The culture of Taiwan is an interesting mix of Chinese, Japanese, Austronesian, and western influences. Taiwan’s cousin is diverse, and there are plenty of different exotic fusions with chinese, japanese and western influences. A local delicacy is Tamsui, a deep fried tofu stuffed with noodles.
The climate is warm and humid and has a variety of terrain: sandbars, plains, basins, hills, plateaus, and mountains. As a result, the country is home to abundant animal and plant life, including various endemic species. There are more than 200 densely packed mountains that are more than 3000 meters high on this small island, making it a perfect destination for hiking.
Like many other asian countries, Taiwan have had a quick industrialization and rapid growth during the latter half of the 20th century. Today, Taiwan has an advanced economy that is ranked the 22nd-largest in the world in terms of purchasing power parity. Taiwan’s biggest industry in terms of economic value is the IT-industry. The main exports of Taiwan is semiconductors, petrochemicals, automobile parts, ships, wireless communication equipment, flat displays, computers and electronics.
Taipei 101 is one of the highest skyscrapers in the world, with an impressive height of 509,2 meters. The tower was completed in 2004 and was until the opening of the Burj Khalifa in 2010 the tallest building in the world. Visitors can head up to the 88th-91st floor using one of the fastest elevators in the world, for an excellent panoramic view of the metropolitan Taipei.
Shilin Night Market
The Shilin night market in Taipei is one of the largest, most popular night markets in Taiwan concerning food, and also one of the most popular points of Taipei nightlife among visitors. The market offers a variety of local, traditional, and international merchandise as well as local cuisine. A local delicacy is the oyster omelette, an omelet filled with small oysters. Another rather special dish is the “Stinky Tofu”. The smell of this infamous street food may be obnoxious, but its taste is actually really good.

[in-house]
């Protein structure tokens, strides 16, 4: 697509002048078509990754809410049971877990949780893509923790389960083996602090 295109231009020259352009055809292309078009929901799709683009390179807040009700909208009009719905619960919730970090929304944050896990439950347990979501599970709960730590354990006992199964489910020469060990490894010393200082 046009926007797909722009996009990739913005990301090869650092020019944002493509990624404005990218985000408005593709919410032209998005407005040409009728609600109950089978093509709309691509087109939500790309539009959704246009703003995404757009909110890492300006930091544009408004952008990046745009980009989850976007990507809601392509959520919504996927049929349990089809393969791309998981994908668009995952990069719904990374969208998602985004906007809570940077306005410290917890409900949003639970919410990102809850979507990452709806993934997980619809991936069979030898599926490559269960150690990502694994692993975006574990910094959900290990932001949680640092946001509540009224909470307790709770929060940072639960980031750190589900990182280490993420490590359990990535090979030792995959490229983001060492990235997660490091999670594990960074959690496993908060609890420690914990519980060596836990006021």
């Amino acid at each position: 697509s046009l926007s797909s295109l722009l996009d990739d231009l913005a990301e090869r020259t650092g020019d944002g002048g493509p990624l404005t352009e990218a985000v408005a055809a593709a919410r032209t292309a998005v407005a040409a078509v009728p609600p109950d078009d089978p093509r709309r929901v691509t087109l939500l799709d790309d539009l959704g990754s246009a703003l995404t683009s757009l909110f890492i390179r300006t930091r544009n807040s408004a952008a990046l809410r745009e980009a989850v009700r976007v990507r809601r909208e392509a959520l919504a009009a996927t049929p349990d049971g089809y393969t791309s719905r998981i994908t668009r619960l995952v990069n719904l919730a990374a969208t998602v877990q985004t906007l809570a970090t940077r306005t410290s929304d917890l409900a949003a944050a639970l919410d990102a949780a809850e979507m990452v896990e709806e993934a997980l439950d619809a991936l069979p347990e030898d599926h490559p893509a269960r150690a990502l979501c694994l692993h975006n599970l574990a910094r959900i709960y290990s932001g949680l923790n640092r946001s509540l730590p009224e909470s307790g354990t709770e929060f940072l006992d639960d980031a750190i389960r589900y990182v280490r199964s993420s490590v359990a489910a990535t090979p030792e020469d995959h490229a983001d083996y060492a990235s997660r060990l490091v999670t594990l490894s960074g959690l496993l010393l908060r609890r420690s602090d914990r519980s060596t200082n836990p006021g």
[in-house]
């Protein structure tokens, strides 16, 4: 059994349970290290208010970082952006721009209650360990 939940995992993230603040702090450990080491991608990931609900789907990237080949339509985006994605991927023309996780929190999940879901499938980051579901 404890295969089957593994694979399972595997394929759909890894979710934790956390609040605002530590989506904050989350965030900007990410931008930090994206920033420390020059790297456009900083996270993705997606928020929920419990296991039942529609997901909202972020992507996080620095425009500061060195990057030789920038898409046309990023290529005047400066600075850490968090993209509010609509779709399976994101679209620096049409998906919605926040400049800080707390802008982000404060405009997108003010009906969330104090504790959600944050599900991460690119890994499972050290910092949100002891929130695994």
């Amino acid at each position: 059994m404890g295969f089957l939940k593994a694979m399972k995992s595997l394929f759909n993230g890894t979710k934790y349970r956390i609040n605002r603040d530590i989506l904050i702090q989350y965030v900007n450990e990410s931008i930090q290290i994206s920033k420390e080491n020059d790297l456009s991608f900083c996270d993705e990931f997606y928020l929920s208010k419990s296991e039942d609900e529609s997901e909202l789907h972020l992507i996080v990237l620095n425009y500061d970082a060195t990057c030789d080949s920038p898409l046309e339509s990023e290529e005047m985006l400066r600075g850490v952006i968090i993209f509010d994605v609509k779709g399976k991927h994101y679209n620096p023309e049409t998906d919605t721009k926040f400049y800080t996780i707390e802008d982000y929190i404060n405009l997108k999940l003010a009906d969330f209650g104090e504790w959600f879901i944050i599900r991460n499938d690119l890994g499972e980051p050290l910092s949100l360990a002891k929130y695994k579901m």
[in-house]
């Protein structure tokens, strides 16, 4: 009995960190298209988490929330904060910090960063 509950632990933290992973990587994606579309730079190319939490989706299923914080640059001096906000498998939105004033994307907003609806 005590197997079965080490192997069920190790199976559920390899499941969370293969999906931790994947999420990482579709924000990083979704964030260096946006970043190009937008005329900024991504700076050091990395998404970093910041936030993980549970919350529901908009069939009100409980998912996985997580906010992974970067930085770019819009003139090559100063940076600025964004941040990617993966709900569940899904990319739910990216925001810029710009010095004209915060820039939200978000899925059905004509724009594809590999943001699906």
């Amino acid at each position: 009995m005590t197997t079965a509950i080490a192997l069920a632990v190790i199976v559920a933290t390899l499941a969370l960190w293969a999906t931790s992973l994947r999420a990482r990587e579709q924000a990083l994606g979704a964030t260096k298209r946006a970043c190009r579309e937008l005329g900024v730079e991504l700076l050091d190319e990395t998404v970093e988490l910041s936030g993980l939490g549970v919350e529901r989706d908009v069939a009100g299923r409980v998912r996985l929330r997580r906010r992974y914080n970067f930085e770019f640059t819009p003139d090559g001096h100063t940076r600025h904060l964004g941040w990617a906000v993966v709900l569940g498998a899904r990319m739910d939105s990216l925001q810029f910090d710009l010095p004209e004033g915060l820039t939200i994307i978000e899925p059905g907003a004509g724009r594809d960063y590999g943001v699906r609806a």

Yushan National Park
Yushan national park is full of majestic mountains, including the highest peak in Taiwan – Yu-Shan. The park encompasses a variety of habitats, ranging from broadleaf forest at lower altitudes to mixed forest, coniferous forest, bamboo, and at the higher elevations, waist high-arrow bamboo, clumps of conifers, and bare rocky outcrops.
Flowers found in the park include azaleas, which abound in the spring and a wide variety of colorful alpine blossoms. The park is home to a large variety of birds, mammals, reptiles, amphibians, and butterflies. Larger mammals found in the park include the black bear, sambar deer, Taiwan macaque, and serows.
Chimei Museum is a museum with a wide collection of Western art, musical instruments, weaponry, and natural history. There are permanent exhibition galleries, one temporary exhibition gallery, and sculpture halls in the main building. The museum is known for housing the world’s largest violin collection and its significant collections of ancient weapons and sculptures. The museum was called “one of the most surprising art collections” in a Forbes article from 1996.
Participate in the lantern festival
There are plenty of colorful festivals in Taiwan all year around, but the most spectacular one is probably the lantern festival. On the 15th day of the Lunar New Year, the Lantern festival takes place in Taiwan. During this festival, thousands of flying lanterns in all sizes luminates the dark sky. It’s an extraordinary experience that must be seen!
RAW is the most exciting new restaurant project in Taipei, conceptualized by the world-renowned chef Andrew Chiang. The restaurant serves a vibrant experimental cuisine influenced by the Taiwanese and French cuisine. Dishes found on their menu include giant oysters topped with tiny pearls of sago, followed by fatty pork over rice creatively layered with puffed rice and mushrooms. The restaurant’s star dish is the duck breast.